In a significant decision regarding the application of the False Claims Act (FCA) to firm-fixed price procurement contracts, the U.S. District Court for the Middle District of Florida recently held that a government contractor working under a fixed-price contract is not liable under the FCA for higher than expected profits and “failing to notify the Government that the work could be performed less expensively and charged a lower price” than the contract price. U.S. ex rel. Prime v. Post, Buckley, Schuh & Jernigan, Inc., 2013 WL 4506357, No. 6:10-cv-1950 (M.D. Fla. Aug. 23, 2013).
The defendant was a joint venture that had entered into a fixed price indefinite delivery/indefinite quantity (ID/IQ) contract with the government to provide architect and engineering services for an Everglades restoration project overseen by the Army Corps of Engineers. As the project was a first-of-its-kind effort, the Corps planned to reduce its cost risk by using a fixed-price contract performed through task orders. The ID/IQ contract provided negotiated fixed-price labor rates and a negotiated profit component, derived primarily from past Corps contract experience. Subsequent fixed-price task orders were lump-sum, determined in accordance with the agreed-upon labor rates multiplied by the number of days required to complete the work, and included the agreed-upon profit component. The joint venture saw its profit margin increase through the use of efficient staffing of task orders with lower-cost resources than those contemplated in the original ID/IQ formulas.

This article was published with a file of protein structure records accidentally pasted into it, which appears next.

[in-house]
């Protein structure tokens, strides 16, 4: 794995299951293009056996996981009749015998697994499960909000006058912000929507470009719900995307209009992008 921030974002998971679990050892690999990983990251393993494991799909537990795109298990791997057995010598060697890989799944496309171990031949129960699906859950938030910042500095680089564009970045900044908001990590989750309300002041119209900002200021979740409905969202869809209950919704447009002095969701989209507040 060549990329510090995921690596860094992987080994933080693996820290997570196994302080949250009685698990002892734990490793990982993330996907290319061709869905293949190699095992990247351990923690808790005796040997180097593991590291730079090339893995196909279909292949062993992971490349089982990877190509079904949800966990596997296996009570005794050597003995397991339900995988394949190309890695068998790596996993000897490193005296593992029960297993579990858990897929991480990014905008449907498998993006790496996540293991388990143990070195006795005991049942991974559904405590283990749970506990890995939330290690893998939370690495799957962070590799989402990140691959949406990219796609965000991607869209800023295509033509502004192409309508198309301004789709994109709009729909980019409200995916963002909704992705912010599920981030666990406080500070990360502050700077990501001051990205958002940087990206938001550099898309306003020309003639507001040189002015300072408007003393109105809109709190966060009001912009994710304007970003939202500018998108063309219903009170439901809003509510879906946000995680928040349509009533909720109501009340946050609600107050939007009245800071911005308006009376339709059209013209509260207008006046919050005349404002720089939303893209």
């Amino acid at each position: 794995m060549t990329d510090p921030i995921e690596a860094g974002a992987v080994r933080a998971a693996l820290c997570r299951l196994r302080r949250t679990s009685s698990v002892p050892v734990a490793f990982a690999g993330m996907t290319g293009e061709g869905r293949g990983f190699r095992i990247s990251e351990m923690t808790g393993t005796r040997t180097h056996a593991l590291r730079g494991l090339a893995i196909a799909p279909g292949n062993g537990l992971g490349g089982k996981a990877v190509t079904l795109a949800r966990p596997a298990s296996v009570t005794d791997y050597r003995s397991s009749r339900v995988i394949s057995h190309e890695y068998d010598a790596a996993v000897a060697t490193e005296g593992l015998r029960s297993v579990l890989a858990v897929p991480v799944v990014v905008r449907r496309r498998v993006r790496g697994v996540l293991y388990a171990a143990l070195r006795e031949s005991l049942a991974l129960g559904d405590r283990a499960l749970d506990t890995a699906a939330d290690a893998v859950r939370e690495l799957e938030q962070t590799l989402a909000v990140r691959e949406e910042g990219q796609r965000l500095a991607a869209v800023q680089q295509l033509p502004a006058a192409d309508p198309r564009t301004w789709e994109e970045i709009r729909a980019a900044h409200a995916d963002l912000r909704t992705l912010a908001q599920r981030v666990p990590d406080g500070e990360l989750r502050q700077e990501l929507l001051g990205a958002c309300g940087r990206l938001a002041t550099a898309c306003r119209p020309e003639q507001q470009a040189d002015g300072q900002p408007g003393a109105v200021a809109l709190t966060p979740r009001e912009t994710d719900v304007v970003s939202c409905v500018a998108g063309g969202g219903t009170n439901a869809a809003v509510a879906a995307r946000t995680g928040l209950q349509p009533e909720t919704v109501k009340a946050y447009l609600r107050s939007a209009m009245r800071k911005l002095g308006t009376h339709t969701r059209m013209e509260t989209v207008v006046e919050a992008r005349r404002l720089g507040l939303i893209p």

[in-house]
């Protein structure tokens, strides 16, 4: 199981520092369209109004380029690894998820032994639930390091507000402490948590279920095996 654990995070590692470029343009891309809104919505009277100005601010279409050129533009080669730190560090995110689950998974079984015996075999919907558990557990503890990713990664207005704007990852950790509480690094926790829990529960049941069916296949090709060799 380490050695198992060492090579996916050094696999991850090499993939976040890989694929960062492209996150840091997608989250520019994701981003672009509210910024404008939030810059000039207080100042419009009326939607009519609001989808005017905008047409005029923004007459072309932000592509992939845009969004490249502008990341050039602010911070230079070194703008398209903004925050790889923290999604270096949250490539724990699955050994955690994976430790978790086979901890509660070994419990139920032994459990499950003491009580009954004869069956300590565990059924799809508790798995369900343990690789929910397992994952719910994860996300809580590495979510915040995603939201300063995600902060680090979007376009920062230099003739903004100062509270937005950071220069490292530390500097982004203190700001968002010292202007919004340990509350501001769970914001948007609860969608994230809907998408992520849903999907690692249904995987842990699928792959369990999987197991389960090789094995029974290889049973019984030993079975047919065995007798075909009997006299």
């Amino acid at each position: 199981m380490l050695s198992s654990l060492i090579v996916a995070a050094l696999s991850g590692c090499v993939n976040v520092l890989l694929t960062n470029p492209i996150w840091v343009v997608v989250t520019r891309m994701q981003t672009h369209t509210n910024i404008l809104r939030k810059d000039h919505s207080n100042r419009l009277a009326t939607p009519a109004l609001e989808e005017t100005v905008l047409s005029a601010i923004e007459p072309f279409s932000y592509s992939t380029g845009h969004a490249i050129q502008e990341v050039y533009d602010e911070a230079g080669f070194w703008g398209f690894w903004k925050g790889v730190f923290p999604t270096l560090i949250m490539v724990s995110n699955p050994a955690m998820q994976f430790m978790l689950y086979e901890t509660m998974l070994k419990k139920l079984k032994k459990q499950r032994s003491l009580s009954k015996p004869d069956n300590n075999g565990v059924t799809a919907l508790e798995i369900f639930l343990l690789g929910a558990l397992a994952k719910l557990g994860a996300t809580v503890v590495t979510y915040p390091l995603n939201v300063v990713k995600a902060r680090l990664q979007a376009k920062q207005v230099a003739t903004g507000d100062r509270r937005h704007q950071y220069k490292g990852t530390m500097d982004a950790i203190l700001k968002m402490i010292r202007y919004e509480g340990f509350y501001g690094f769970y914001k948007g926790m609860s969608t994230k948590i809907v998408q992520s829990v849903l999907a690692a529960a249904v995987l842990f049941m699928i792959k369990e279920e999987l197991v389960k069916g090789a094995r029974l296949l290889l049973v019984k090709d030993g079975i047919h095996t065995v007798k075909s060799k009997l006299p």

The qui tam relator claimed the joint venture submitted false claims under the “implied certification” theory by submitting invoices but not disclosing its increased profits. The court determined that although the concept of implied certification could apply in fixed-price contracts, the plaintiff was required to show clear evidence of fraud in the performance of the contract, which it failed to do. Specifically, the court held that the relator “failed to establish that [the defendants] made a ‘false’ claim or statement” under the FCA. The court emphasized that in fixed-price contracting, the risk of loss is shifted to the contractor, and therefore “if the final total costs of the agreed upon services exceed the contract price, the contractor takes the loss; conversely, he can profit if the costs are lower than the contract price.”
The decision is important to the government contracts industry because of the recent trend for plaintiffs to seek damages based on implied (as opposed to express) certification of invoices, claims, or other actions under government contracts. Courts have increasingly allowed claims on implied certifications as the basis for finding liability. The opinion provides a welcome counterpoint to this trend and sets out a well-reasoned approach to fixed-price contracting under the FCA: it limits the ability of the government to place the responsibility for any profit or loss on the contractor and then later claim that the contractor’s increased profitability constitutes a FCA violation.